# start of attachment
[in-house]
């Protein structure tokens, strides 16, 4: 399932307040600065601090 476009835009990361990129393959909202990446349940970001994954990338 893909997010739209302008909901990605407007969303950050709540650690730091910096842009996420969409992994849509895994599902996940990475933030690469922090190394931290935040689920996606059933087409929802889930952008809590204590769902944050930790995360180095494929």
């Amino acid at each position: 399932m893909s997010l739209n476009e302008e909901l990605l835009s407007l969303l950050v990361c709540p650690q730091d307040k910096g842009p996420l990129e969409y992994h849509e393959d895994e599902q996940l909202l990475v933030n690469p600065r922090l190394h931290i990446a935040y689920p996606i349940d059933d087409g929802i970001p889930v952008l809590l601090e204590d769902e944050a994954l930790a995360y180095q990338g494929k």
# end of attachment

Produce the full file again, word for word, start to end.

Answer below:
[in-house]
């Protein structure tokens, strides 16, 4: 399932307040600065601090 476009835009990361990129393959909202990446349940970001994954990338 893909997010739209302008909901990605407007969303950050709540650690730091910096842009996420969409992994849509895994599902996940990475933030690469922090190394931290935040689920996606059933087409929802889930952008809590204590769902944050930790995360180095494929």
């Amino acid at each position: 399932m893909s997010l739209n476009e302008e909901l990605l835009s407007l969303l950050v990361c709540p650690q730091d307040k910096g842009p996420l990129e969409y992994h849509e393959d895994e599902q996940l909202l990475v933030n690469p600065r922090l190394h931290i990446a935040y689920p996606i349940d059933d087409g929802i970001p889930v952008l809590l601090e204590d769902e944050a994954l930790a995360y180095q990338g494929k």